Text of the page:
Scenome Scripting Language is a C++-like language. If you know how to write C++ or Java®, you know how to write Scenome Scripting Language. In this topic, we'll discuss some of the basic technical elements of working with Scenome Scripting Language, including how script macro libraries are connected to applications, and how script libraries are usually constructed.
Since you're likely new to Scenome Scripting Language, you might wonder what you can accomplish using Scenome Scripting Language. The answer is easy: quite a lot. In fact, you can probably do a lot more than you even need to do with Scenome Scripting Language.
Most of the UI in a Scenome application is built with Scenome Scripting Language, including the main menus, command menus, and all of the wizards. The dockbars containing the hierarchy, output window, and property sheet, are built with C++, but are accessible through the scripting system to varying degrees.
Most of the exporter system is built with Scenome Scripting Language, virtually all of the commands accessible through any menu are built with Scenome Scripting Language, and there is even nearly complete access to the platform's GPU compute features! You can allocate a shader program, bind a shader buffer, write to a shader buffer, execute GPU compute dispatch operations, and even read back the results—all in Scenome Scripting Language. If you're interested in learning about this, look at the section GPU Compute Series in the sidebar at the left.
Scenome applications are defined by XML-based shells that run on top of the Scenome Platform API infrastructure. When you start a Scenome application such as Shader.scenomeapp, Scenome.exe and its DLLs are loaded into memory. The specified UI is loaded and the associated scripts are compiled.
A Scenome Application File, ending in .scenomeapp is an XML file that contains ASCII representations of the UI, splash screen, title bar icon, default document, and script file database associated with that application.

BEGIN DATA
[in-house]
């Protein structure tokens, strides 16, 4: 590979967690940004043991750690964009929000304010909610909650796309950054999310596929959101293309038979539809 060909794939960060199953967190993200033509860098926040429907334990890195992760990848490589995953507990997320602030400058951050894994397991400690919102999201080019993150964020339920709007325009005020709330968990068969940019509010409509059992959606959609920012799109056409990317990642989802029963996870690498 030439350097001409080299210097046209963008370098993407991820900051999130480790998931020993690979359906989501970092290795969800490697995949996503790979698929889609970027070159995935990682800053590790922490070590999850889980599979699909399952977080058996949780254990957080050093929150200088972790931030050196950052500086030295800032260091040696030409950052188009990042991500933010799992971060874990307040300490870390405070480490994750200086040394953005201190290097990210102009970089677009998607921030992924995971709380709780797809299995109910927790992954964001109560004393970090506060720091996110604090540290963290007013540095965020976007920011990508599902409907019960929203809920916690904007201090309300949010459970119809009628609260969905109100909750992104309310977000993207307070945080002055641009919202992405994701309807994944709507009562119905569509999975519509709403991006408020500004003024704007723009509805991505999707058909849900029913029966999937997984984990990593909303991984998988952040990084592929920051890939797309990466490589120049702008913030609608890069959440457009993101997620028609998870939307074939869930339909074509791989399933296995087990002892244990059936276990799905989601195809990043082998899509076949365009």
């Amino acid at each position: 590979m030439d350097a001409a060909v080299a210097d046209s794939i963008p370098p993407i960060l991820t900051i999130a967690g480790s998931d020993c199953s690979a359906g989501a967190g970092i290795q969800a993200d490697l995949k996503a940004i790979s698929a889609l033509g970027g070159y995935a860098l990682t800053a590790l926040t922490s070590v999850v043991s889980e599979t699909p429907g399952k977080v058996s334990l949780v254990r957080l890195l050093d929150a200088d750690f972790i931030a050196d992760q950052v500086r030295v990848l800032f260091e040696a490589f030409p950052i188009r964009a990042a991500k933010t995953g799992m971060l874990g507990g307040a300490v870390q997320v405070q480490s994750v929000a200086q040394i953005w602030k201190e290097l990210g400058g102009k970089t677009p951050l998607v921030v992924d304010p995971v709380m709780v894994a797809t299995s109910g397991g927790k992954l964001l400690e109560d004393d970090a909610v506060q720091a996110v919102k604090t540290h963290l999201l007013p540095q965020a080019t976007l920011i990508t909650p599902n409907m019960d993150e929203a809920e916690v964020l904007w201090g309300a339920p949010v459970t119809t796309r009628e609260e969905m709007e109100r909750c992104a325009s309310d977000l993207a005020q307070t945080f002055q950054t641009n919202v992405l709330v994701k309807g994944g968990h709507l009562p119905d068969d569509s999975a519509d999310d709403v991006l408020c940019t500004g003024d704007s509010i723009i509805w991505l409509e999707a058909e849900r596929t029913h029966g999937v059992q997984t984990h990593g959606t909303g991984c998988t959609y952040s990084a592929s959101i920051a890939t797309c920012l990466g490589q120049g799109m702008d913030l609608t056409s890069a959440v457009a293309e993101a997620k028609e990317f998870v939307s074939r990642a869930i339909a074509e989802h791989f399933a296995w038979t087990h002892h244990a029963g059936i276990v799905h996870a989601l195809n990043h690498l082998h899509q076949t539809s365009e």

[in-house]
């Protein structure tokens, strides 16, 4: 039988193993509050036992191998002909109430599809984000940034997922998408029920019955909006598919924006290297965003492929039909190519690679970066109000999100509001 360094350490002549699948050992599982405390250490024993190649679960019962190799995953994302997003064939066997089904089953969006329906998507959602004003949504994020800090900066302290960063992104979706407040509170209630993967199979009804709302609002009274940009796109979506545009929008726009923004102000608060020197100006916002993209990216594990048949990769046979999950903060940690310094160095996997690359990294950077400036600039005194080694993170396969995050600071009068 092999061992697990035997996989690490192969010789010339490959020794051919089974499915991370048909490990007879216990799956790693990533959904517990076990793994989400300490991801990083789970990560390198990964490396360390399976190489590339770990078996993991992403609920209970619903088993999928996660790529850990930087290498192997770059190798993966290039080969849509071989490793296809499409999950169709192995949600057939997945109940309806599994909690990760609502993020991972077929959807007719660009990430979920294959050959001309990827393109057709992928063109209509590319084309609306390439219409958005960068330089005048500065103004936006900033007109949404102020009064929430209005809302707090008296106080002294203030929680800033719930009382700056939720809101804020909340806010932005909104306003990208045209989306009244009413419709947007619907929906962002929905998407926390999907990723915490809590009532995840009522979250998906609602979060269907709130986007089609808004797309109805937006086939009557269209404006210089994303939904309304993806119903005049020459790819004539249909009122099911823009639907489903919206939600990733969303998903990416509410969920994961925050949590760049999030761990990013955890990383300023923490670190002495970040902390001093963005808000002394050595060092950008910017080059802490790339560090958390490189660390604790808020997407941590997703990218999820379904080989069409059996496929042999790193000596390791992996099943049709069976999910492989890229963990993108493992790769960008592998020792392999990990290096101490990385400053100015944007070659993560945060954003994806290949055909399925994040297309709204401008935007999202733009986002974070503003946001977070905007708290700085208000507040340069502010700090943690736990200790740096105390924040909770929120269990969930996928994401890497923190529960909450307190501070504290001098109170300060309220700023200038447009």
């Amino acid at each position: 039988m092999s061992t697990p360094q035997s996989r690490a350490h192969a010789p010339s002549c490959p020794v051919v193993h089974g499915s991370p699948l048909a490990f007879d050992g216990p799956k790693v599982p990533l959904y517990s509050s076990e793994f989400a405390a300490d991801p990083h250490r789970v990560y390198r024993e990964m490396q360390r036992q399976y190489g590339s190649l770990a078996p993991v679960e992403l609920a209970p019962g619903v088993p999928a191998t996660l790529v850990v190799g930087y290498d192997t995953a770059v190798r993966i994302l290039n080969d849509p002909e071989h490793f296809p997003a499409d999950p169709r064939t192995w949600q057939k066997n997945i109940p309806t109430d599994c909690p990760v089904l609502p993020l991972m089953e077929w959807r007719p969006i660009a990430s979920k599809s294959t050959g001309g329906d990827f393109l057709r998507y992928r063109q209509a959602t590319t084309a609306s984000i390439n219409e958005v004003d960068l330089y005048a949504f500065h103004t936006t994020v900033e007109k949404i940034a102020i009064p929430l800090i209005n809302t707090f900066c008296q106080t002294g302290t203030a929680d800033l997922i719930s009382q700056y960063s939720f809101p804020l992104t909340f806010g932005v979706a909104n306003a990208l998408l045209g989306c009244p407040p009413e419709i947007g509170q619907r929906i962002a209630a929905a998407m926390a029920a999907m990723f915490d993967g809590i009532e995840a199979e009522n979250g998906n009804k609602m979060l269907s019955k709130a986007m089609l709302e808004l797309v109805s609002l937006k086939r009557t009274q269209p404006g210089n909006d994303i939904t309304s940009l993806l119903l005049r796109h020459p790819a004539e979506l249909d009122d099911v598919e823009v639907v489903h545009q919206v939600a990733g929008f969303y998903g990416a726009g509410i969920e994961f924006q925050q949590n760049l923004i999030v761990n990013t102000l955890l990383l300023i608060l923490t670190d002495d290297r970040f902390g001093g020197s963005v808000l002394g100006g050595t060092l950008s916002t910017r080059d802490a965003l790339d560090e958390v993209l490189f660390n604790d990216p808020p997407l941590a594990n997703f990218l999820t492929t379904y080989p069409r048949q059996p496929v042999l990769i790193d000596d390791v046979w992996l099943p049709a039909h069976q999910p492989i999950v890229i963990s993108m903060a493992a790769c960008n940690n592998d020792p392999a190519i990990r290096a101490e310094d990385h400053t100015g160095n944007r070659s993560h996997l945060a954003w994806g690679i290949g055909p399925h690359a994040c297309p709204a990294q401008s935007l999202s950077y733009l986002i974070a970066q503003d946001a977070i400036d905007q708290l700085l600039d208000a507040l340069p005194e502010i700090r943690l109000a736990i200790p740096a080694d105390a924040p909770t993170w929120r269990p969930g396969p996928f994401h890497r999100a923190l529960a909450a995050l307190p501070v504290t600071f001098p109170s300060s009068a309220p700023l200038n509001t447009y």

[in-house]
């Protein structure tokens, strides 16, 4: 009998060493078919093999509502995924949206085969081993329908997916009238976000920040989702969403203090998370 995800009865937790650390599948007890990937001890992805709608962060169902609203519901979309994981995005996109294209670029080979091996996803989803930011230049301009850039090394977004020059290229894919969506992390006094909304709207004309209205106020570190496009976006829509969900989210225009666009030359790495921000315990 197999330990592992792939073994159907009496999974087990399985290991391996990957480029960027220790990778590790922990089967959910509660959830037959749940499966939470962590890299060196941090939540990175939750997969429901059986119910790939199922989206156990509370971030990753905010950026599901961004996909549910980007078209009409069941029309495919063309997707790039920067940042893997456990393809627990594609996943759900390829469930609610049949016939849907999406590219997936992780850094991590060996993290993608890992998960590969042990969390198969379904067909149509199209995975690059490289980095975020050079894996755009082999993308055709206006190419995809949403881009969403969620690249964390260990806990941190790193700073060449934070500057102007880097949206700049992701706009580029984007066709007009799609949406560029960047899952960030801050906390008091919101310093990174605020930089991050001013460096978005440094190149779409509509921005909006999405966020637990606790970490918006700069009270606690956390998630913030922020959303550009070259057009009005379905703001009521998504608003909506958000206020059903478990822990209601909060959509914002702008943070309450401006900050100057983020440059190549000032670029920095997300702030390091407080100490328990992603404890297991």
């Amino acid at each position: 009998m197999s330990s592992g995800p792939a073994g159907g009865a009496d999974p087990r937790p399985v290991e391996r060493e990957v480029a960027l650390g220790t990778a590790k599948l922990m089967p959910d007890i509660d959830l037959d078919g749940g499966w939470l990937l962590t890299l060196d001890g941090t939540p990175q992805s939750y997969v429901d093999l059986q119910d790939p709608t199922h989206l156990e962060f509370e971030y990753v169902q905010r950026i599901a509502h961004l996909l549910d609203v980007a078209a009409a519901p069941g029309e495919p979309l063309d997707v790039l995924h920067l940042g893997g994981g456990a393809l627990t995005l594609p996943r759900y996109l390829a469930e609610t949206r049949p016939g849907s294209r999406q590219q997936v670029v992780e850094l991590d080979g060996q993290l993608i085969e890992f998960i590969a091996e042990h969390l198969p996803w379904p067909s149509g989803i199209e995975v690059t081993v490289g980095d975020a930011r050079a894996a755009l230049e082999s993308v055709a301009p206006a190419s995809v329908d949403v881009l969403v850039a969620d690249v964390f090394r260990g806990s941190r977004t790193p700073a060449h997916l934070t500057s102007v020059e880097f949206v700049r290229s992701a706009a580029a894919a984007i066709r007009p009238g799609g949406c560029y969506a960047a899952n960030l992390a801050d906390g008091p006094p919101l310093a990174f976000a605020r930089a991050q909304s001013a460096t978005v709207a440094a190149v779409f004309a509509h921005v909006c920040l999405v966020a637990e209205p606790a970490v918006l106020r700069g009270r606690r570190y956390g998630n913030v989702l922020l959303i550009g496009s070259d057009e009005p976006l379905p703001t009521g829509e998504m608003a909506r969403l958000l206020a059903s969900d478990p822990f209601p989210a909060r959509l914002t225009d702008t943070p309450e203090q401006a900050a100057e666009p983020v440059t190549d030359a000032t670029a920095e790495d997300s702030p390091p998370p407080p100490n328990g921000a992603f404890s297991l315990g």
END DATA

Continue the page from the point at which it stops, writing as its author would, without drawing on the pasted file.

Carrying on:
Figure 1.1. Shader Application Directory. In the following image, you can see a series of files that implement a complete Scenome application. The Scenome application named Shell compiles these files into a .scenomeapp file that can be started like a regular .exe.
Scenome applications can connect to Scenome Scripting Language libraries in only one way: through a snippet of XML called a script collection. This is just a small snippet of XML that specifies the path and filename of a Scenome scripting language macro library or a Scenome scripting language event library. If you want to modify an existing macro library or event library, you can just open the file and start writing code. (Connecting a new macro library or event library is beyond the scope of this topic. In practice though, it's very easy: you start the Shell application, open the shell you wish modify, add a command to the shell, and then rebuild it. The Shell application takes care of the rest.)
Table 1.1. Language Invocation
|Scenome Application File||A Scenome application is an XML file such as Shader.scenomeapp that runs of Scenome.exe and specifies the splash screen, interface layout, and script macro library files to which the application is connected.|
|Script Collections||A file such as v0_scripts.xml and v1_scripts.xml.|
Scenome applications have two main entry points for invoking Scenome Scripting Language: commands and events. There are two types of files relevant to this discussion.
Table 1.1. Language Invocation
|Macro/Command Libraries||Commands in the user interface are implemented in Scenome Scripting Language. By convention, these are stored in Scenome Scripting Language libraries that end with _scripts.ssl. For example, commands for <Program> node are stored in a Scenome Scripting language file called type_program_scripts.ssl.|
|Event Libraries||Scenome Scripting Language can also be executed for some application events. For example: you can write an event handler that fires when the application starts up, is running, or when a file is loaded.|